The winds of change

A RECLAIMED coal mine in Wyoming is being used as part of a new wind farm, a symbol of the old and new energy generation words.
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Haydn Black

The Dave Johnston coal mine, the site of a former 11-mile-long operation, has been returned to its former glory and is now host to some 160 wind turbines.

The mine was determined to be uneconomic by operator Rocky Mountain Power, and reclamation works were undertaken.

Mountains of dirt were moved, miles of land reseeded with native vegetation and major contouring was performed in order to return the landscape to its pre-mining appearance.

More than 80 million metres of earth was moved to accomplish this feat, and the work was completed in 2005.

Sagebrush and other forms of vegetation were planted throughout the property as a source of habitat and food for animals such as prong-horned antelope and deer, and bird nesting habitats were installed for eagles and cover for other, smaller bird species.

And more than 120 "rabbitats," rock shelters for rabbits and other small animals, were built around the property.

Rocky Mountain Power didn't originally set out to convert its property from greenhouse gas-intensive coal generation to green power.

However, it was only after the decision to shut the mine down was made that the utility realised that the location was ideally suited to building a big wind farm because the utility had a significant system of transmission lines already installed nearby and there was a significant wind resource in the barren area.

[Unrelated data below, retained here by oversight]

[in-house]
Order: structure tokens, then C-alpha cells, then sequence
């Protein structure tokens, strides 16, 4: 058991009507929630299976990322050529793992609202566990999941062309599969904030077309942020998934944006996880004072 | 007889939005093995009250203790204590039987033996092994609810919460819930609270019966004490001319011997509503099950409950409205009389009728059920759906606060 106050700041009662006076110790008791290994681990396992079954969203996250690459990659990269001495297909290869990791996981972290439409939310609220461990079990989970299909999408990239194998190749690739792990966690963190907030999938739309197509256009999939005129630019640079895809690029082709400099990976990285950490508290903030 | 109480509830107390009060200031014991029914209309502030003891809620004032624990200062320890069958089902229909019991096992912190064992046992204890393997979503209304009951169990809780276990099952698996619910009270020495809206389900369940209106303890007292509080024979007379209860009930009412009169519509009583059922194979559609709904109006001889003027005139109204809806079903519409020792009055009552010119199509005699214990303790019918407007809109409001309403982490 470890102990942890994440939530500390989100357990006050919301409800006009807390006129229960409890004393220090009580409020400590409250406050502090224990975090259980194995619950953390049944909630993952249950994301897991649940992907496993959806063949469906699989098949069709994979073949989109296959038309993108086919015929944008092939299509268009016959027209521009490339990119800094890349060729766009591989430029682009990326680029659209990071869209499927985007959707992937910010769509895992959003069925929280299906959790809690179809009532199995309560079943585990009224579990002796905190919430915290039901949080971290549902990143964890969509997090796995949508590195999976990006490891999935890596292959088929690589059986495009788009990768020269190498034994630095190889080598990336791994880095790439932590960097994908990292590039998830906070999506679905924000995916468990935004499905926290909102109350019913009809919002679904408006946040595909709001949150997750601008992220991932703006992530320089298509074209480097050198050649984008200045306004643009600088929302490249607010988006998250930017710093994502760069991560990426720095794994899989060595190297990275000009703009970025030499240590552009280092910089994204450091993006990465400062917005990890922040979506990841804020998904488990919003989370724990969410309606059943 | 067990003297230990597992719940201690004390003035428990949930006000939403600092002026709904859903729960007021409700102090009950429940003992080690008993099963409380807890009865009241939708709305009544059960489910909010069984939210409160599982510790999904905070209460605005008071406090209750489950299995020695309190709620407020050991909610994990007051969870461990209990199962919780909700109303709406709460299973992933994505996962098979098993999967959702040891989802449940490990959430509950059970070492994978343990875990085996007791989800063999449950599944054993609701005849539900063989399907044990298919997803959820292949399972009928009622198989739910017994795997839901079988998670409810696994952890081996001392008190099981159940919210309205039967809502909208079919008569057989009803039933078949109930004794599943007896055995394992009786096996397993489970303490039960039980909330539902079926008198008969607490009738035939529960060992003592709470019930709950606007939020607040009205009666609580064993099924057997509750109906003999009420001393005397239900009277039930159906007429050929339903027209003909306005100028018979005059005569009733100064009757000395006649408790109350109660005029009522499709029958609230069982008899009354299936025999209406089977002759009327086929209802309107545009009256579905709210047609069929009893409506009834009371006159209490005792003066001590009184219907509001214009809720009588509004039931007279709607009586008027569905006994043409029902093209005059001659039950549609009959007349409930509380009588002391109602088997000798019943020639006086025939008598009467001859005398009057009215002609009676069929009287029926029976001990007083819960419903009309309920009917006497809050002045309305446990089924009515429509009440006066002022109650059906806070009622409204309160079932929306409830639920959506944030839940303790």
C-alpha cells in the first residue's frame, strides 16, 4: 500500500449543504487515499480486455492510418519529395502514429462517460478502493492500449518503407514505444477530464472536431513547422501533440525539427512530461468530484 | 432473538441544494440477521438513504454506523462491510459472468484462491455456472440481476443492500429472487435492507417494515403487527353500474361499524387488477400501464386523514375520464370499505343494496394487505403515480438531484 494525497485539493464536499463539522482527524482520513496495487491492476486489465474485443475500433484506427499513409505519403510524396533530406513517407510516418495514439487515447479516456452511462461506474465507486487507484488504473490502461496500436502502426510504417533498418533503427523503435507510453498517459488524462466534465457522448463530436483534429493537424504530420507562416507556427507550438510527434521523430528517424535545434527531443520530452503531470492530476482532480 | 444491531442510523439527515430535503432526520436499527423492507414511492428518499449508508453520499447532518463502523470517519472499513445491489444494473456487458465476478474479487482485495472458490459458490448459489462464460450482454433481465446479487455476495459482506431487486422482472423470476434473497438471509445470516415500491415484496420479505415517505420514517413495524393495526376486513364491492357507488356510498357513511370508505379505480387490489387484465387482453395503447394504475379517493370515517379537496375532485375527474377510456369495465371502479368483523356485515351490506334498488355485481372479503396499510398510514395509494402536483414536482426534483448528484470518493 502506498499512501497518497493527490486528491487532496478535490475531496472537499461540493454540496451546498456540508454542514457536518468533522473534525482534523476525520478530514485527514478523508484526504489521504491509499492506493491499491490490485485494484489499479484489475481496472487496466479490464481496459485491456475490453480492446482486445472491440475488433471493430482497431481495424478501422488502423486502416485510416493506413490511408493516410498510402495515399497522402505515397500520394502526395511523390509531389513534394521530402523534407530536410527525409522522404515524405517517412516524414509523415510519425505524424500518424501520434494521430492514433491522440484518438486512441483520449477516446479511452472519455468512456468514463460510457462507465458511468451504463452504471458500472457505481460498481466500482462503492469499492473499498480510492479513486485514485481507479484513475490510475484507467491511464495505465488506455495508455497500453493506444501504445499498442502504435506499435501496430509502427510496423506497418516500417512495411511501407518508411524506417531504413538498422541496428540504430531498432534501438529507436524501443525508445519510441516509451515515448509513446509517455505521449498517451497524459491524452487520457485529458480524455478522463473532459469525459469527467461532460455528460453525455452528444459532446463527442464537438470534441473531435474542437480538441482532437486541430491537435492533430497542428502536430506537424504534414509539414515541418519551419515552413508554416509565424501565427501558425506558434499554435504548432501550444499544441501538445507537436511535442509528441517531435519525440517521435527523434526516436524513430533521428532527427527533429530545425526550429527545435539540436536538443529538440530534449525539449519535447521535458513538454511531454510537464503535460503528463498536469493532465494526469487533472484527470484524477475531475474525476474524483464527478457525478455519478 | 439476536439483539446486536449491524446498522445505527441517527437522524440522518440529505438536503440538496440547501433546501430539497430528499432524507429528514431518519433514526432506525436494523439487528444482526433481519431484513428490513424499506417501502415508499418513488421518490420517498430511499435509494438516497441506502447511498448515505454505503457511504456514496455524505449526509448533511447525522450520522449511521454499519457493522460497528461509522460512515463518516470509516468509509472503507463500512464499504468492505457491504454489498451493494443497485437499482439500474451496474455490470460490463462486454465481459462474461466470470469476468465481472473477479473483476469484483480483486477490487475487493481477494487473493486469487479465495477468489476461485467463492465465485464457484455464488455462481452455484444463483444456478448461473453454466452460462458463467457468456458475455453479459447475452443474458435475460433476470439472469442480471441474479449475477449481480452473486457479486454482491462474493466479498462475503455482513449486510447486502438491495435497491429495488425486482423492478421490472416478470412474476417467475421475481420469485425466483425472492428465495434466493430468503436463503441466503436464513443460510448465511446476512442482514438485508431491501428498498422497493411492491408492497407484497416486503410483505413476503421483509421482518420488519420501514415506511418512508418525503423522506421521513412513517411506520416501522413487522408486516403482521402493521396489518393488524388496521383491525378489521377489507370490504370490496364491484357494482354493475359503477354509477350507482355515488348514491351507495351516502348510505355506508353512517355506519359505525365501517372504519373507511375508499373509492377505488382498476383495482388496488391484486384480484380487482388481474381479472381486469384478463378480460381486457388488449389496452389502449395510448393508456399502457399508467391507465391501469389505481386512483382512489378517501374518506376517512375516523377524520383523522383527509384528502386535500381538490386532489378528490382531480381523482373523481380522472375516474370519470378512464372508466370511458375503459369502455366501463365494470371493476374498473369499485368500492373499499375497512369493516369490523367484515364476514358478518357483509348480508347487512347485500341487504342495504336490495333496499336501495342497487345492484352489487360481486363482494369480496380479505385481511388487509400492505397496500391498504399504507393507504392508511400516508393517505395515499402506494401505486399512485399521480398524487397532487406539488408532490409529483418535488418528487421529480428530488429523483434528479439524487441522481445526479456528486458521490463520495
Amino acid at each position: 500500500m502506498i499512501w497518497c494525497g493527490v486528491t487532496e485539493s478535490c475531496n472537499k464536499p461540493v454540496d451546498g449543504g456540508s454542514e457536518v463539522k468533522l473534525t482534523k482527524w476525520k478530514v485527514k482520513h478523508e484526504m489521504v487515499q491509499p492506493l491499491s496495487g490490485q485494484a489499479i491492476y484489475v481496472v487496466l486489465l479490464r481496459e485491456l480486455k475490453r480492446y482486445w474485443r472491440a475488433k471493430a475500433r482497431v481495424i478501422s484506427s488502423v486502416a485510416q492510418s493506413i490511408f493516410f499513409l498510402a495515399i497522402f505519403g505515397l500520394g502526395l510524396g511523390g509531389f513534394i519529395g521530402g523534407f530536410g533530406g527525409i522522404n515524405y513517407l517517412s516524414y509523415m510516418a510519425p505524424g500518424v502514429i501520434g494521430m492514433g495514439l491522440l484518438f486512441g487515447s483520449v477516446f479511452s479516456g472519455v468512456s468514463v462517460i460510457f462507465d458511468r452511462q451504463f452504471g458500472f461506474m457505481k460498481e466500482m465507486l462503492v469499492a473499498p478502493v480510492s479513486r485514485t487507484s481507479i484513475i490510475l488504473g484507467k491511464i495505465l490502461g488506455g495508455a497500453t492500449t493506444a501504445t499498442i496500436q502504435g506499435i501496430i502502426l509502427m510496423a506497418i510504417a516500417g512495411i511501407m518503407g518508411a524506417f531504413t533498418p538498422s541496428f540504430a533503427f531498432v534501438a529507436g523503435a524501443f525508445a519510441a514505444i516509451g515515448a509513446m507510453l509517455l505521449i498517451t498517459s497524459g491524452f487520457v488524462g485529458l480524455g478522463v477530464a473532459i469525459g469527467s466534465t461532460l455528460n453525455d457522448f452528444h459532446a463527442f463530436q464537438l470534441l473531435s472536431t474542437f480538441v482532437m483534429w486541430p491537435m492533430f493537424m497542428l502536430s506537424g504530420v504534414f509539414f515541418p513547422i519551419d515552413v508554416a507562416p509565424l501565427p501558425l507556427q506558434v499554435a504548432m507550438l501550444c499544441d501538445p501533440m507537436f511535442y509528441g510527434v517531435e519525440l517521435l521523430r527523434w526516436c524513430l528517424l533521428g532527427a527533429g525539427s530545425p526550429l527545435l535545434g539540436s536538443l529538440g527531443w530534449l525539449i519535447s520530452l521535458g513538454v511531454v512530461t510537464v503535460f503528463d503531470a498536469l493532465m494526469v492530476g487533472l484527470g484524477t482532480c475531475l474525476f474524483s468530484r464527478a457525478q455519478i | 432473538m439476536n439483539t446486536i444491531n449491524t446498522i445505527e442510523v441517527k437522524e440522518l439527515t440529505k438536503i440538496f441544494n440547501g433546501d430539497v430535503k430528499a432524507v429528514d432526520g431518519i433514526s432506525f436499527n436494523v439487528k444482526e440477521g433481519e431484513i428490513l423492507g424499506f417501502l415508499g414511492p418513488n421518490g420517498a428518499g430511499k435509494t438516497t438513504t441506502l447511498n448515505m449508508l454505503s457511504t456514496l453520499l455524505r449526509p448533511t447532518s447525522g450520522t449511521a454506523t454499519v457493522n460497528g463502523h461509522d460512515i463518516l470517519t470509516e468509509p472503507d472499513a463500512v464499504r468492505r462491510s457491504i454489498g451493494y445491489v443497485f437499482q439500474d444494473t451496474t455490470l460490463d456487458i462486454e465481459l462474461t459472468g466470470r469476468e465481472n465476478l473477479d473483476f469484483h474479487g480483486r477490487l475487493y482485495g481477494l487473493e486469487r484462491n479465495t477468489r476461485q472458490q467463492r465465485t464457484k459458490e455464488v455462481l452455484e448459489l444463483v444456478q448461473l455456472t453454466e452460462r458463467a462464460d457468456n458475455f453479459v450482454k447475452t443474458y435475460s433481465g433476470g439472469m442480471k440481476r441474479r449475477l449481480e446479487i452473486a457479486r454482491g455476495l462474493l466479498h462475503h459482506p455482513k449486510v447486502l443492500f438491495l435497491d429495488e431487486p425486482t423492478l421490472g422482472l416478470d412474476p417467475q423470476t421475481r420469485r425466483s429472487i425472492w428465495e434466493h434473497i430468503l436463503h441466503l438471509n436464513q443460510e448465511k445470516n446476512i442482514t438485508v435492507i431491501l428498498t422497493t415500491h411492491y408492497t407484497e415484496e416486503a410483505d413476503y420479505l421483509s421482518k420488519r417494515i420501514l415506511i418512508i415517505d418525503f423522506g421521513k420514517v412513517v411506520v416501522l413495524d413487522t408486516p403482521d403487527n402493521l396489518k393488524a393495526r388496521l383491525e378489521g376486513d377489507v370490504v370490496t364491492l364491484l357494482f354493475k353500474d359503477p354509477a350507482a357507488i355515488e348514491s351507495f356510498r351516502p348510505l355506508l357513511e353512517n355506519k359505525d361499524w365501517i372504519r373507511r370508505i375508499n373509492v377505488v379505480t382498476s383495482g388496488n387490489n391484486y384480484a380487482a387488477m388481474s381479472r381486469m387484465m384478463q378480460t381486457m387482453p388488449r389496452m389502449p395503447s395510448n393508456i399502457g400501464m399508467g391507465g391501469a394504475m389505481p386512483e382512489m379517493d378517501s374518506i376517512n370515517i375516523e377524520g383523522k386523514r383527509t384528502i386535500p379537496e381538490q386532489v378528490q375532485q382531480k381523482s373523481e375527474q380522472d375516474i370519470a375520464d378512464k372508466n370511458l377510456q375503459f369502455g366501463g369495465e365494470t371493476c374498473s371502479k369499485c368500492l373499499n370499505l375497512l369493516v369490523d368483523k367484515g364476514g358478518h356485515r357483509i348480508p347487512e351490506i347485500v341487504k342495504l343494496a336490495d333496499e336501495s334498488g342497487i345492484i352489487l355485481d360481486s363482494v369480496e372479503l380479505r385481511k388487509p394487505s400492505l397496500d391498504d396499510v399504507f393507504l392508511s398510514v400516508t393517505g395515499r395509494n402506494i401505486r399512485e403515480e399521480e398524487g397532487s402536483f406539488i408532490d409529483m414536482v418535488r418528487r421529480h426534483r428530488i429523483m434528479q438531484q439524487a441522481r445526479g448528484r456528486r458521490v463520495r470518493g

These days the Glenrock Wind Farm is home to about 1400 antelope and 600 deer mountain lions, foxes, bobcats, rabbits, and golden eagles.

The wind farm could eventually be extended to contain 1000 turbines.

Most former coal land in Wyoming is the first or second phase of clean-up, but the Dave Johnston Mine is notable not only because the final 10-year monitoring phase has closed but because the former non-renewable energy site has become the site of three wind farms.

The three farms — Glenrock, Rolling Hills and Glenrock III — comprise 158 turbines and produce 237 megawatts of power.

These were the first wind projects built on land owned by utility PacifiCorp.

The reclamation efforts secured numerous awards from US federal, state and environmental agencies.

Topping the list is the 2012 Excellence in Surface Coal Mining Reclamation Award for exemplary reclamation accomplishments.

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